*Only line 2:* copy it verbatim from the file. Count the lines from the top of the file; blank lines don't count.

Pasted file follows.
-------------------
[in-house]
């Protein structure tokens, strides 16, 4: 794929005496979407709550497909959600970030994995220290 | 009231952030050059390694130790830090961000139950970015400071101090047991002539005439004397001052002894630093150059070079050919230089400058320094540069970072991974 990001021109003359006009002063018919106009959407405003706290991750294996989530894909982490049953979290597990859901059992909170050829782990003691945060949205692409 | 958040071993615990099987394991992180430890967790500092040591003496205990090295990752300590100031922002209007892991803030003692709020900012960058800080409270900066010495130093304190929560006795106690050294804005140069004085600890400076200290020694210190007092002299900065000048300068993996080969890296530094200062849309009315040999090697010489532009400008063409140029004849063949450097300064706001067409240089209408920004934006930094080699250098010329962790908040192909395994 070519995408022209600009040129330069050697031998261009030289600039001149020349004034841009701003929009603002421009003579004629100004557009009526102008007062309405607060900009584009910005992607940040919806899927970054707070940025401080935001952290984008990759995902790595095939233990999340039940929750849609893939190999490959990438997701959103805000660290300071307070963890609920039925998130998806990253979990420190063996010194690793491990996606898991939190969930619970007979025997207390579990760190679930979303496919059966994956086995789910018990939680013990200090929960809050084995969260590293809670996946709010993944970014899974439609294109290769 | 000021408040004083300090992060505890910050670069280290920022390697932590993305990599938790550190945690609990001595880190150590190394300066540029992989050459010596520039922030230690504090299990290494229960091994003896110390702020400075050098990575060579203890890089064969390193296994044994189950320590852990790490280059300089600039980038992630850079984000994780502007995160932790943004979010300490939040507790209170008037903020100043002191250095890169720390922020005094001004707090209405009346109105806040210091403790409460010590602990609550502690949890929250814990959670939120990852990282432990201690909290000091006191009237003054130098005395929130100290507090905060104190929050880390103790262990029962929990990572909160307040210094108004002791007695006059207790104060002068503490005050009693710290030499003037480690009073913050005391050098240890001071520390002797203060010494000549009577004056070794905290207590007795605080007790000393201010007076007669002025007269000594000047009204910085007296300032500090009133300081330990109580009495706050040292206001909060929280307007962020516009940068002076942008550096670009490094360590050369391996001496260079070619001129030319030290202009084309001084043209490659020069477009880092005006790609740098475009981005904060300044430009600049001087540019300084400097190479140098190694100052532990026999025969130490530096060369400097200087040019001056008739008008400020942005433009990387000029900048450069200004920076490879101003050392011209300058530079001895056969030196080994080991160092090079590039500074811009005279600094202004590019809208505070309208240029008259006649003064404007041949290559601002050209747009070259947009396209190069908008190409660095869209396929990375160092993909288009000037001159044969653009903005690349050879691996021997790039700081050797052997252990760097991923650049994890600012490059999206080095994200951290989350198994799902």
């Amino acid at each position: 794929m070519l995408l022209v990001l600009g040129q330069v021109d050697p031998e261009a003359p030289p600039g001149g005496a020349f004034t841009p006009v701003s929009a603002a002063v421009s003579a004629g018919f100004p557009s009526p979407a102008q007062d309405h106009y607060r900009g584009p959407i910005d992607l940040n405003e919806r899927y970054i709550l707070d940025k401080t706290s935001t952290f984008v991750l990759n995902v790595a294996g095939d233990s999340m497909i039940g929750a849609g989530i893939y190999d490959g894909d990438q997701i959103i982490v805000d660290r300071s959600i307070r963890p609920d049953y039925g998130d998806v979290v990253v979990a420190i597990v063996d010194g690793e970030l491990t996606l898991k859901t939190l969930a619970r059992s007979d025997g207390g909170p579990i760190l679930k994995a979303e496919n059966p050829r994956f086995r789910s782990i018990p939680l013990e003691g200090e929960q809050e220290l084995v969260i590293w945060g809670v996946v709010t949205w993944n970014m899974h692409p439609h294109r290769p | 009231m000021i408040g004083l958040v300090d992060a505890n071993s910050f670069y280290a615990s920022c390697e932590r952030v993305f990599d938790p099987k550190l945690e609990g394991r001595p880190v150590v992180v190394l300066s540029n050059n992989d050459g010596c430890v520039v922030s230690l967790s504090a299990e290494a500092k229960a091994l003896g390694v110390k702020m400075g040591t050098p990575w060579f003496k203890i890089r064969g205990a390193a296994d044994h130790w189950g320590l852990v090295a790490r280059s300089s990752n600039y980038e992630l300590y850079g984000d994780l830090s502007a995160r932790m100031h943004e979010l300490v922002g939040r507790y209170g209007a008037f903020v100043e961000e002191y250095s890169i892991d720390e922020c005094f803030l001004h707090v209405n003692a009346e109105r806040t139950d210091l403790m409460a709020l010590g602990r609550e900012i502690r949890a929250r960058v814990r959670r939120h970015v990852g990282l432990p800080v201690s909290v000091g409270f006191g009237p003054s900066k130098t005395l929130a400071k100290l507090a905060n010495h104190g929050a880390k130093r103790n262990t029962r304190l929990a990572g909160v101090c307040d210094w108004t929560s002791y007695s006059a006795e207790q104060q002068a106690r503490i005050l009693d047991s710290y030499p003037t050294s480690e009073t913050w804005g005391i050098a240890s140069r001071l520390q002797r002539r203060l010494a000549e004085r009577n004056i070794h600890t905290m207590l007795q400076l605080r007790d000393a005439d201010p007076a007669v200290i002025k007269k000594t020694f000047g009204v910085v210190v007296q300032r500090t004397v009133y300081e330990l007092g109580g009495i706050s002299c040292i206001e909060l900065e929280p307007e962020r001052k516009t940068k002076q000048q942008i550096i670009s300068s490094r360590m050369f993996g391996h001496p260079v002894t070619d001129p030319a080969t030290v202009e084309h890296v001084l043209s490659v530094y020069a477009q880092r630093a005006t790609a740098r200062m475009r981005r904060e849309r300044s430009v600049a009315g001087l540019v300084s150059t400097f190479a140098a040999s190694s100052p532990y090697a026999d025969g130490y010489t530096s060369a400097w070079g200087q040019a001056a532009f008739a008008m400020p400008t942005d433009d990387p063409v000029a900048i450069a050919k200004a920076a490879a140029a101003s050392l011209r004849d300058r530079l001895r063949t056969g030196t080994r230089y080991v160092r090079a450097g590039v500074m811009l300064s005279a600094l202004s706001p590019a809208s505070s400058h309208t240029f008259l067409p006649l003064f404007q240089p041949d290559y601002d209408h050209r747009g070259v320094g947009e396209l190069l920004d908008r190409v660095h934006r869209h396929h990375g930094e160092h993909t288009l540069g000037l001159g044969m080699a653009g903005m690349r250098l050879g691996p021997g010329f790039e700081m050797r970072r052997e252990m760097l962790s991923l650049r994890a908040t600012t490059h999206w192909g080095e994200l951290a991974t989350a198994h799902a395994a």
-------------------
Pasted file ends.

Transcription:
């Protein structure tokens, strides 16, 4: 794929005496979407709550497909959600970030994995220290 | 009231952030050059390694130790830090961000139950970015400071101090047991002539005439004397001052002894630093150059070079050919230089400058320094540069970072991974 990001021109003359006009002063018919106009959407405003706290991750294996989530894909982490049953979290597990859901059992909170050829782990003691945060949205692409 | 958040071993615990099987394991992180430890967790500092040591003496205990090295990752300590100031922002209007892991803030003692709020900012960058800080409270900066010495130093304190929560006795106690050294804005140069004085600890400076200290020694210190007092002299900065000048300068993996080969890296530094200062849309009315040999090697010489532009400008063409140029004849063949450097300064706001067409240089209408920004934006930094080699250098010329962790908040192909395994 070519995408022209600009040129330069050697031998261009030289600039001149020349004034841009701003929009603002421009003579004629100004557009009526102008007062309405607060900009584009910005992607940040919806899927970054707070940025401080935001952290984008990759995902790595095939233990999340039940929750849609893939190999490959990438997701959103805000660290300071307070963890609920039925998130998806990253979990420190063996010194690793491990996606898991939190969930619970007979025997207390579990760190679930979303496919059966994956086995789910018990939680013990200090929960809050084995969260590293809670996946709010993944970014899974439609294109290769 | 000021408040004083300090992060505890910050670069280290920022390697932590993305990599938790550190945690609990001595880190150590190394300066540029992989050459010596520039922030230690504090299990290494229960091994003896110390702020400075050098990575060579203890890089064969390193296994044994189950320590852990790490280059300089600039980038992630850079984000994780502007995160932790943004979010300490939040507790209170008037903020100043002191250095890169720390922020005094001004707090209405009346109105806040210091403790409460010590602990609550502690949890929250814990959670939120990852990282432990201690909290000091006191009237003054130098005395929130100290507090905060104190929050880390103790262990029962929990990572909160307040210094108004002791007695006059207790104060002068503490005050009693710290030499003037480690009073913050005391050098240890001071520390002797203060010494000549009577004056070794905290207590007795605080007790000393201010007076007669002025007269000594000047009204910085007296300032500090009133300081330990109580009495706050040292206001909060929280307007962020516009940068002076942008550096670009490094360590050369391996001496260079070619001129030319030290202009084309001084043209490659020069477009880092005006790609740098475009981005904060300044430009600049001087540019300084400097190479140098190694100052532990026999025969130490530096060369400097200087040019001056008739008008400020942005433009990387000029900048450069200004920076490879101003050392011209300058530079001895056969030196080994080991160092090079590039500074811009005279600094202004590019809208505070309208240029008259006649003064404007041949290559601002050209747009070259947009396209190069908008190409660095869209396929990375160092993909288009000037001159044969653009903005690349050879691996021997790039700081050797052997252990760097991923650049994890600012490059999206080095994200951290989350198994799902």